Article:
There is an interesting spectrum when it comes to technology. On one end you have the purposely cautious, slow upgrading, IT types.
They are the ones that are still to this day using Windows XP or are just now upgrading to Windows 7. They need to be cautious so they can work as efficiently as possible with the least amount of bugs as possible.
To do that, the software that they are using has to have been tested by many users that came before them. The only good way to do that is to use software that is currently very popular and just stay with it for a long time. This method can present its own problems when it becomes so outdated that it looses support.
This is what is happening to Windows XP right now. In a few years it will loose support from Microsoft and all IT departments will be forced to upgrade.
On the other end of this technology spectrum is the fast paced developer types that want the newest thing as soon as it comes out. They are the ones waiting 7 hours to buy the iPhone 4S just because of Siri. They are the ones that are currently test-driving Winodws 8 on their own machines.
Even though getting the newest thing as soon as it comes out can be risky, (especially when installing system wide software like an operating system) it is necessary.
Without these early adopters, there wouldn’t be tech bogs for consumers that have already made information about a product before or as soon as it is released. Windows8Update wouldn’t even exist.
The reason I’m talking about the two ends of this spectrum is because Windows 8 kind of reflects both of these sides. Microsoft relies on IT departments to use Windows in the workforce and distribute it worldwide, but they also rely on developers to build new applications.
The developers want to use all the new features presented in the new operating system, so Microsoft must give them prerelease versions of the operating system so the developers can play around and then start writing code.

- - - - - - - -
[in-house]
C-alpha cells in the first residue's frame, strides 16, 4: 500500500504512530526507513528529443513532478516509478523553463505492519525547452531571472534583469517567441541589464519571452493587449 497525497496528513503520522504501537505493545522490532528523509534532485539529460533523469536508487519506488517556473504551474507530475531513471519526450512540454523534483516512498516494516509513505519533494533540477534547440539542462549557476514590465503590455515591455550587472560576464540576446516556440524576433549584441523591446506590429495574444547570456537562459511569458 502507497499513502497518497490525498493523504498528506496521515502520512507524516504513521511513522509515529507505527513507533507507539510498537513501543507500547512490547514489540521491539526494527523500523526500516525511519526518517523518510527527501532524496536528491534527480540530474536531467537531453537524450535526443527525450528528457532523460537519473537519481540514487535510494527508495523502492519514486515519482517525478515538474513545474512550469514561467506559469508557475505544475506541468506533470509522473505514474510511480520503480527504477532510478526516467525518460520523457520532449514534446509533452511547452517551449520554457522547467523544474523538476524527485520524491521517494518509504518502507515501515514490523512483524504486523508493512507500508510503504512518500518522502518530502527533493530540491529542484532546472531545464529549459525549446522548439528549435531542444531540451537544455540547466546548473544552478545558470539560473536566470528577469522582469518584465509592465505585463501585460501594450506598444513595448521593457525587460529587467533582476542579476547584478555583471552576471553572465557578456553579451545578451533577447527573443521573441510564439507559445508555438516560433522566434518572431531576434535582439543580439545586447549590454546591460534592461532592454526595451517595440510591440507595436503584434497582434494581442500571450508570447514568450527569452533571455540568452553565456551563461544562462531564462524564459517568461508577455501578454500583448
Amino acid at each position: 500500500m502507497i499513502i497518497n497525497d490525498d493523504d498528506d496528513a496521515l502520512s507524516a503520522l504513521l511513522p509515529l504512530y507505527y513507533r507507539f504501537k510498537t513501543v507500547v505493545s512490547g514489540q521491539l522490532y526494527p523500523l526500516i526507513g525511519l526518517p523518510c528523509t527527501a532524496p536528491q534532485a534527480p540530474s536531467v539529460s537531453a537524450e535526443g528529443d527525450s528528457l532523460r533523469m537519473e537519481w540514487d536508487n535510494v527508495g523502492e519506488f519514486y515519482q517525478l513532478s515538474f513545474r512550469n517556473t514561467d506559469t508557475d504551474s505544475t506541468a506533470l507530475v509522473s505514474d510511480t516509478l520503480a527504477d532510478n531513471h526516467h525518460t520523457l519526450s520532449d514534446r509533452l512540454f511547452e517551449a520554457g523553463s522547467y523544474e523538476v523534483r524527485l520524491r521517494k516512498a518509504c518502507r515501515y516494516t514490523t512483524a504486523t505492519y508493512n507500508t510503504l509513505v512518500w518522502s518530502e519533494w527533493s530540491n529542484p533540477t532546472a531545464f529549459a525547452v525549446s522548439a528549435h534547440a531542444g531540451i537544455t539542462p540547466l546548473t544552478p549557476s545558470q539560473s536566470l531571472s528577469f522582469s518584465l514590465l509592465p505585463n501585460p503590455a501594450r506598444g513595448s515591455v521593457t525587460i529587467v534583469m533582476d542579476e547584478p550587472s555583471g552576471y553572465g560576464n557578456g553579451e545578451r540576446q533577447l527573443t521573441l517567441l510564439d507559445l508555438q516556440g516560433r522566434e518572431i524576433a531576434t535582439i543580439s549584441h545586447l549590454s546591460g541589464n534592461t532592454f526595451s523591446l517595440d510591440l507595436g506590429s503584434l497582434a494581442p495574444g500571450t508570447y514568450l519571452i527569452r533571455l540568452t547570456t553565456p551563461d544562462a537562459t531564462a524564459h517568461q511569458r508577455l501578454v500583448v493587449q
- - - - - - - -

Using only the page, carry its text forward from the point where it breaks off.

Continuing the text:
Silverlight, one of Microsoft’s web-application development tools, displays this problem. It will still work in the desktop version of Windows 8 and is the one of the best bridges to the Windows 8 Metro-style application development stack.
Windows developers should still be trying out its latest release (5.0) and be building and testing out some applications using Silverlight. But some developers are just avoiding Silverlight. It may be because they want to get a head start on the future as always, or they may just be afraid the Silverlight 5.0 truly is the last release of Silverlight.
It’s not certain that Silverlight 5.0 will be the last version, but the signs point to just that. Scott Guthrie, one of the major founders of Silverlight, left the Developer Team in Microsoft to work for the Windows Azure team and took many important people with him. Other people just left Microsoft altogether.
Another big factor in this theory is that, as it was pointed out in a paper titled “Assessing the Windows 8 Development Platform,” Silverlight code can’t be transported to Windows 8, neither can any of the user interfaces. Instead more developers should use the .NET development model for developing Metro apps. Metro will always support Silverlights XAML, but using that won’t be that intuitive.
Is this really the end for Silverlight? Tell me what you think below.